2. Charles H. Talbert, Reading John. A literary and Theological Commentary on the Fourth Gospel and the Johannine Epistles (Macon, Georgia: Smyth & Helwys Publishing Co, 2005), 211.
  3. Malina and Rohrbaugh, 87.

First Reading

Commentary on Acts 16:9-15

Jennifer T. Kaalund

Acts 16 offers a compelling portrait of ministry for our consideration.

This chapter begins with Paul choosing Timothy as his companion. This is a significant reminder that ministry is not a solo endeavor; it requires companionship. Paul’s concern for the believers is also noteworthy. At the end of Acts 15, Paul informs Barnabas of his intention to “return and visit believers in every city where they had proclaimed the word of the Lord and see how they are doing” (15:36). Paul desires to see the fruit of his labor and so the journey begins. As they travel, there are places where the Spirit forbids them from speaking the word and there are places where the church grew and its faith is strengthened. The trials and triumphs, joys and disappointments of ministry are reflected in the summary of these travels. I would imagine many ministers have had similar experiences. With the Spirit as their guide, they continue.

While traveling, Paul has a night vision of a man from Macedonia pleading with him to come and help them. Paul is convinced that God is calling them to proclaim the good news to the people of Macedonia. As such, they stop in Philippi, a city the author describes as a leading city and a Roman colony. While in Philippi, on a sabbath day, they go to where they assume they will find a place of prayer — they go outside the gate by the river. Here they find women gathered.

It is by the riverside that Paul and company encounter Lydia and a group of women. They anticipate that they will find a place of prayer here and indeed they do. Lydia is described as a worshipper of God. The women who had assembled there listen to Paul and his companions. The text describes the scene thusly, “The Lord opened her heart to listen eagerly to what was said by Paul.” Lydia and her household are baptized and she offers Paul a place to stay. An open heart results in open doors. Lydia tells Paul: “If you have judged me to be faithful to the Lord, come and stay at my home.” She extends hospitality to Paul and his companions.

There is a lot that is left to our imaginations in this passage. What do they talk about? Who are these other women and what happens to them? What we do know is that Lydia’s open heart leads to her extending hospitality to Paul and those accompanying.

Although they meet in Philippi, Lydia is from Thyatira. Since she is living in Philippi, it seems that Lydia is away from a place she once called home, a place with which she is still affiliated. Perhaps this made her particularly attuned to the needs of the group of men travelling declaring the word of the Lord. Lydia is described by the work that she does; she is a dealer in purple cloth. As a business woman, she is both able and willing to support the ministry of Jesus Christ by providing shelter to ministers. She welcomes strangers in a place where she once was a stranger. Clearly, the growth of the church is a team effort, an effort that requires the extension of hospitality and generosity.

It is important to remember that this hospitality and generosity may be found in the expected places, coming from those who we do not anticipate will extend it. Paul sets sail looking for a man to share the good news with in Macedonia. Instead, he encounters a group of women.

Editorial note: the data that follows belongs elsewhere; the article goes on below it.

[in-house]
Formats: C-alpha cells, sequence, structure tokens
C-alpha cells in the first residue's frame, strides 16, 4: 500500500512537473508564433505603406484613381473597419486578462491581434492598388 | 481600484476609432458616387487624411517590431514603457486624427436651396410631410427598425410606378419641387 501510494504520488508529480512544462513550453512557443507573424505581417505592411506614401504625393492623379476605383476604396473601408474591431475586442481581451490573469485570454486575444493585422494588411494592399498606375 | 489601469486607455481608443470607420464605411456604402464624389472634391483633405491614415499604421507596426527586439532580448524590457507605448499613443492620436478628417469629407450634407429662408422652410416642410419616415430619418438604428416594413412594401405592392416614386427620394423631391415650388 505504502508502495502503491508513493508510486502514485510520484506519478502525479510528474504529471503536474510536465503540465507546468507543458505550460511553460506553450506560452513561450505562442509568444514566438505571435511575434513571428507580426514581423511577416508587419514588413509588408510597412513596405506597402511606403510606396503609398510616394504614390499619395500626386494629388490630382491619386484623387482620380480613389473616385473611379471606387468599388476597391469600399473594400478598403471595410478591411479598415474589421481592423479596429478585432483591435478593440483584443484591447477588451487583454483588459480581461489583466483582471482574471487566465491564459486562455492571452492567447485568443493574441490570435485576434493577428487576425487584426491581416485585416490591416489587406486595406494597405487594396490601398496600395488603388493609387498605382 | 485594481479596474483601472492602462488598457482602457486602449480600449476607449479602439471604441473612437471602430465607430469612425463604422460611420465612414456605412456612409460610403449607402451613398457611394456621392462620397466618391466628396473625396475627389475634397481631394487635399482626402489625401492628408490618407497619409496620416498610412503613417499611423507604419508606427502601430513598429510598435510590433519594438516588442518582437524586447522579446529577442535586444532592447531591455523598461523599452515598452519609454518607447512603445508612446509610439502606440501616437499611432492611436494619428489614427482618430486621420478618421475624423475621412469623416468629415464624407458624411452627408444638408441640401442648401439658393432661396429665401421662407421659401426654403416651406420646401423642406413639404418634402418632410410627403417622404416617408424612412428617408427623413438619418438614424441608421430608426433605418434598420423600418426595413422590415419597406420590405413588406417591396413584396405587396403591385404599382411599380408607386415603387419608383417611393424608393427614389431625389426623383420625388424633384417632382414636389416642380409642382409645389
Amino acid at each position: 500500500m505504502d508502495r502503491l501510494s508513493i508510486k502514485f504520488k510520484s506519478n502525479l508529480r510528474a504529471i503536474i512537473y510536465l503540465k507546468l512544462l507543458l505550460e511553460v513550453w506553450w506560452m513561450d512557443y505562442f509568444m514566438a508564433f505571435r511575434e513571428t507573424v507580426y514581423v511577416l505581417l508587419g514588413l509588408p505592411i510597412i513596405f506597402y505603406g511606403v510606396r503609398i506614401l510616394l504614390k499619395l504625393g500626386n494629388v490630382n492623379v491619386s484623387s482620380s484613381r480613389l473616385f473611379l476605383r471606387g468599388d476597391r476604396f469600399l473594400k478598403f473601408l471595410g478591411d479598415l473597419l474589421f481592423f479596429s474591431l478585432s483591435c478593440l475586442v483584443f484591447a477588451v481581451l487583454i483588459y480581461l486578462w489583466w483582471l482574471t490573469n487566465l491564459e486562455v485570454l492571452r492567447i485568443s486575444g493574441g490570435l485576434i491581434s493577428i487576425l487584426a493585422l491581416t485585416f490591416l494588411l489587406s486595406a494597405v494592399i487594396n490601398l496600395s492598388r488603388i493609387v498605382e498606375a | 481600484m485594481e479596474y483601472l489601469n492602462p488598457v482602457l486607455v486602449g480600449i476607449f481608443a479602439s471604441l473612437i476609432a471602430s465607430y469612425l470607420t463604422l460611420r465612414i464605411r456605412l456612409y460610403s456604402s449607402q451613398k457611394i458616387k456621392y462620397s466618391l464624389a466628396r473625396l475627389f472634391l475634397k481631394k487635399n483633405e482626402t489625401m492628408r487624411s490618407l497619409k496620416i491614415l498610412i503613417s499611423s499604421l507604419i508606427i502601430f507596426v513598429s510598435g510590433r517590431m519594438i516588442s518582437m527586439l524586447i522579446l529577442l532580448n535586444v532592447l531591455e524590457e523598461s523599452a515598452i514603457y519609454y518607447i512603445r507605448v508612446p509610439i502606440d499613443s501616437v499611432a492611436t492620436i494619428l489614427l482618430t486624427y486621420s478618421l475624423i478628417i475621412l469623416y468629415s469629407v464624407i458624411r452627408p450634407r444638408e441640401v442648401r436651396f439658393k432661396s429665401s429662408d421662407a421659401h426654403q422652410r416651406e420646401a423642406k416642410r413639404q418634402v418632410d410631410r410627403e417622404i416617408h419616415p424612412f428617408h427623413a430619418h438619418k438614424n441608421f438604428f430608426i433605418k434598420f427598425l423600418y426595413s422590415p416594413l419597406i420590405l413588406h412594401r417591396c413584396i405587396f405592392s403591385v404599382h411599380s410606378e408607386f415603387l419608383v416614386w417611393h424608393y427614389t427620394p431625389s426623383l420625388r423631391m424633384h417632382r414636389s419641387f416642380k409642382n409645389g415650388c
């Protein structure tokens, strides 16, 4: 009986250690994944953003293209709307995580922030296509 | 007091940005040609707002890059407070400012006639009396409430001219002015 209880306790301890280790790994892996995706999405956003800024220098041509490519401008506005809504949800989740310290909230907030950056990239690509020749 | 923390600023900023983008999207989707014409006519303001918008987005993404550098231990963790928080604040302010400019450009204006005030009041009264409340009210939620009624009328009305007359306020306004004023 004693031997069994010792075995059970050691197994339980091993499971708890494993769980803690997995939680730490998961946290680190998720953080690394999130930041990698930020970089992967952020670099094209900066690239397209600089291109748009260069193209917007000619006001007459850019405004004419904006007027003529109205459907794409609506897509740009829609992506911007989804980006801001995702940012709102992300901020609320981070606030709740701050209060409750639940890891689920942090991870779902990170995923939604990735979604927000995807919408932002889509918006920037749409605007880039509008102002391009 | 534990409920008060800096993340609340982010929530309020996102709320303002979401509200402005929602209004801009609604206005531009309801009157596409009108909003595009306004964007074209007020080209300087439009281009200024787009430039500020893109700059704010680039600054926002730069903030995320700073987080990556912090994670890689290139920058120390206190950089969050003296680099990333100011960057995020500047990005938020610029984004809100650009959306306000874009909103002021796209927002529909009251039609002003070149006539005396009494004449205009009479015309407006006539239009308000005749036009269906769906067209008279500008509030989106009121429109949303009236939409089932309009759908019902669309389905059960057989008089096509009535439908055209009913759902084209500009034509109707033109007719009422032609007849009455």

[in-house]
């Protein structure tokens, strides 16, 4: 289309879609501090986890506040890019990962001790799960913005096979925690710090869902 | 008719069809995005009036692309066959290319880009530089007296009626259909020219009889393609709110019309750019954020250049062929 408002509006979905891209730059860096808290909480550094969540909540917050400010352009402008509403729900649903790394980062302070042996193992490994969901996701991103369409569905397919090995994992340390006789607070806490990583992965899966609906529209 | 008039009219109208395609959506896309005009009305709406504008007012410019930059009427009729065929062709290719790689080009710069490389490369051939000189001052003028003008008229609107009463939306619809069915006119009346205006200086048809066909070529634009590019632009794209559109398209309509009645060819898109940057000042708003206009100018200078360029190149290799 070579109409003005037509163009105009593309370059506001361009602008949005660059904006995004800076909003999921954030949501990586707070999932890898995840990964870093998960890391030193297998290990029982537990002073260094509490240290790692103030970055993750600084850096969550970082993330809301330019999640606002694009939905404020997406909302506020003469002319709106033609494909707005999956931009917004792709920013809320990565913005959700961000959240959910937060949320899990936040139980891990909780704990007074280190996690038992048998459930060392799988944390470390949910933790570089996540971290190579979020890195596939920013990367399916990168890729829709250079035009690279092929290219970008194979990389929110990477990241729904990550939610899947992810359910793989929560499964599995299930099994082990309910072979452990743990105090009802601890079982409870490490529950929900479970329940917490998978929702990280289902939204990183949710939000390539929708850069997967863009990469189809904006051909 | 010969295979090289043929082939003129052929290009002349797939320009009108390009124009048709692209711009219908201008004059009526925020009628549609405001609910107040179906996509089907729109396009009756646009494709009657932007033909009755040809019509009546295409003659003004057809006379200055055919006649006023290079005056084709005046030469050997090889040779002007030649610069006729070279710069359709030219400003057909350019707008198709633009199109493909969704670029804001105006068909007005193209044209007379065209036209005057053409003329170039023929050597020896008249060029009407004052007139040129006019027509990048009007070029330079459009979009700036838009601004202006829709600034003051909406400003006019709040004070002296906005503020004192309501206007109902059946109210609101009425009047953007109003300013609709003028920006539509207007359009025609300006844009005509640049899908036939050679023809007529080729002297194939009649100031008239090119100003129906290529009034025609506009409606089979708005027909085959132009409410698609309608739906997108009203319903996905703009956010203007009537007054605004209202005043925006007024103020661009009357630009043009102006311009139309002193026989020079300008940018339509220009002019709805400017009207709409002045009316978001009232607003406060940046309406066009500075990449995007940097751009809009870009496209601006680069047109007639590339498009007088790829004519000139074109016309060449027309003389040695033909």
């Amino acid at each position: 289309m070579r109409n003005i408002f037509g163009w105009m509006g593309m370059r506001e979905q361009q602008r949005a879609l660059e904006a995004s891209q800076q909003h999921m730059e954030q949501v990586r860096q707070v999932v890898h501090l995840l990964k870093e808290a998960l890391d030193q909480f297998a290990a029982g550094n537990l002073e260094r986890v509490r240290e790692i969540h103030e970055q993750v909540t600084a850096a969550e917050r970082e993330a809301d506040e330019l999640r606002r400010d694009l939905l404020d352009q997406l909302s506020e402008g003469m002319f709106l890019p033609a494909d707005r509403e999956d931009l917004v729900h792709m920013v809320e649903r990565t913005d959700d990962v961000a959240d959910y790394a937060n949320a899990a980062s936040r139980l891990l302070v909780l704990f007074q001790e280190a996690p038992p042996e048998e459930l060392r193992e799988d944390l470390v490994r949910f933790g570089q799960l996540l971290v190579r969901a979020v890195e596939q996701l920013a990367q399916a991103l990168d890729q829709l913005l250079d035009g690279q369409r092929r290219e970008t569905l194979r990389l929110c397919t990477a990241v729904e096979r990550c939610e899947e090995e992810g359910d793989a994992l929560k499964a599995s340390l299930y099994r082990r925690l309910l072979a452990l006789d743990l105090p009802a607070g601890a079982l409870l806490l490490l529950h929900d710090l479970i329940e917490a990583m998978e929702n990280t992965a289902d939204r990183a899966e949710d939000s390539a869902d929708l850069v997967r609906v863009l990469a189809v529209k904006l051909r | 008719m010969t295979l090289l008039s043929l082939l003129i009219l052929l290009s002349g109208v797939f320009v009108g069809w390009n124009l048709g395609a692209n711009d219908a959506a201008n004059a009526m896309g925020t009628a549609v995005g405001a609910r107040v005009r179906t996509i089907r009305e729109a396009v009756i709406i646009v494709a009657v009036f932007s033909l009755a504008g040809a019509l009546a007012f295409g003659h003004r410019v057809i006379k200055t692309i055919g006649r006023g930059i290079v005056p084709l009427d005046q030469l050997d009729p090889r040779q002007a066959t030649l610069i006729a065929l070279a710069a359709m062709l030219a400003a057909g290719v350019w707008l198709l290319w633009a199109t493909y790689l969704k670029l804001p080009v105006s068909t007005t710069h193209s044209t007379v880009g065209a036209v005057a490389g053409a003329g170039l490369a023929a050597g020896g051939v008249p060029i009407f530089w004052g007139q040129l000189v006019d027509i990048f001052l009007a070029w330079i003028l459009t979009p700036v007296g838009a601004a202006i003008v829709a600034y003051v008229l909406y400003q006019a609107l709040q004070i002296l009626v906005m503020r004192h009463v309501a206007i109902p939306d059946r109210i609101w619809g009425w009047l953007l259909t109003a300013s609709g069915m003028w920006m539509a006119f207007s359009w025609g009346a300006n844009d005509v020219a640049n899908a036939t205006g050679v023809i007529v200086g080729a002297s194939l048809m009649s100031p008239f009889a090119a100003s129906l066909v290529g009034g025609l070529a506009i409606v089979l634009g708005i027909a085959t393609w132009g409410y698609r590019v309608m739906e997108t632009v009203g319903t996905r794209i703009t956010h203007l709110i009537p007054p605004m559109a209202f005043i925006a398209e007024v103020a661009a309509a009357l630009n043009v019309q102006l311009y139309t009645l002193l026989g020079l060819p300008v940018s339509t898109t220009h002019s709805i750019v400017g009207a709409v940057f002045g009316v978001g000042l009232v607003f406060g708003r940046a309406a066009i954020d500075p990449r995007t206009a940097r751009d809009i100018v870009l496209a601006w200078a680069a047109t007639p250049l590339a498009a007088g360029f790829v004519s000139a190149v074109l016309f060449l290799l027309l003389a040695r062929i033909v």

While in Philippi, Paul goes back to the place of prayer and he is followed by an enslaved girl, performs an exorcism, and ends up before the magistrate for disturbing the peace. Paul and Silas are beaten and are put in prison. After the prison break, the jailor and his family come to believe and are baptized, they open their hearts to the message of Jesus Christ and then they open their home to Paul and Silas. They attend to Paul and Silas’ wounds and feeds them. In the morning the magistrate sends a message to Paul and Silas that they are free to go in peace. It is not likely that the news of the jailbreak has spread that quickly.

I wonder if Lydia and her family came to the rescue of her house guests? We cannot be sure. Acts 16 ends with Paul and Silas returning to Lydia’s home. It states: “After leaving the prison they went to Lydia’s home; and when they had seen and encouraged the brothers and sisters there, they departed.” Lydia serves as a bookend for Acts 16 and I would suggest that she is also a signifier. Lydia signifies the support that ministry needs in order to grow and thrive.

Ministry is often equated to those individual and things that are visible — the ministers, the sacraments, the choir and ushers. However, ministry is made possible by those who often are not seen and at times are not named. Despite our tendency to want to identify a hero or personality, this text reminds us that it takes a team for the ministry to be effective. All are co-laborers. Paul was not alone, he was there with Silas, Timothy, and likely whoever it is that is recounting the story. The church is strengthened, then and now, by those who demonstrate their faithfulness in both their words and deeds and by those who extend generous hospitality. The proclamation of the word opens the heart and open hearts result in open doors. Let us welcome all who would come.


Commentary on Psalm 67

Jerome Creach

Psalm 67 begins with a prayer for blessing that draws its words from the great priestly blessing in Numbers 6:24-26 (verse 1).